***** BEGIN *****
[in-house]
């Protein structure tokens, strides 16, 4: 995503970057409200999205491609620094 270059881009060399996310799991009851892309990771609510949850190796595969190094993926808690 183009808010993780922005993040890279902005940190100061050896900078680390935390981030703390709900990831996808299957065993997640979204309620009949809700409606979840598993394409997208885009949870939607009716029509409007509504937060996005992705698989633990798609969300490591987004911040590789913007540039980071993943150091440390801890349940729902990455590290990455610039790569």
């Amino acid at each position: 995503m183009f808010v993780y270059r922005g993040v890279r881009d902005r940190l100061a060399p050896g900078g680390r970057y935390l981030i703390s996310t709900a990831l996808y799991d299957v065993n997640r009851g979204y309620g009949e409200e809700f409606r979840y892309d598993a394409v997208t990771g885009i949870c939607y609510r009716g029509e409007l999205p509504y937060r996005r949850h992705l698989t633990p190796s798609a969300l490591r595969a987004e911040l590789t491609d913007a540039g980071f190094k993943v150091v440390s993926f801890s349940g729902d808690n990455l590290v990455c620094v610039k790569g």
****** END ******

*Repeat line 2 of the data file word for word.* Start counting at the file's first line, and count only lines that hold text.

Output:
């Protein structure tokens, strides 16, 4: 995503970057409200999205491609620094 270059881009060399996310799991009851892309990771609510949850190796595969190094993926808690 183009808010993780922005993040890279902005940190100061050896900078680390935390981030703390709900990831996808299957065993997640979204309620009949809700409606979840598993394409997208885009949870939607009716029509409007509504937060996005992705698989633990798609969300490591987004911040590789913007540039980071993943150091440390801890349940729902990455590290990455610039790569």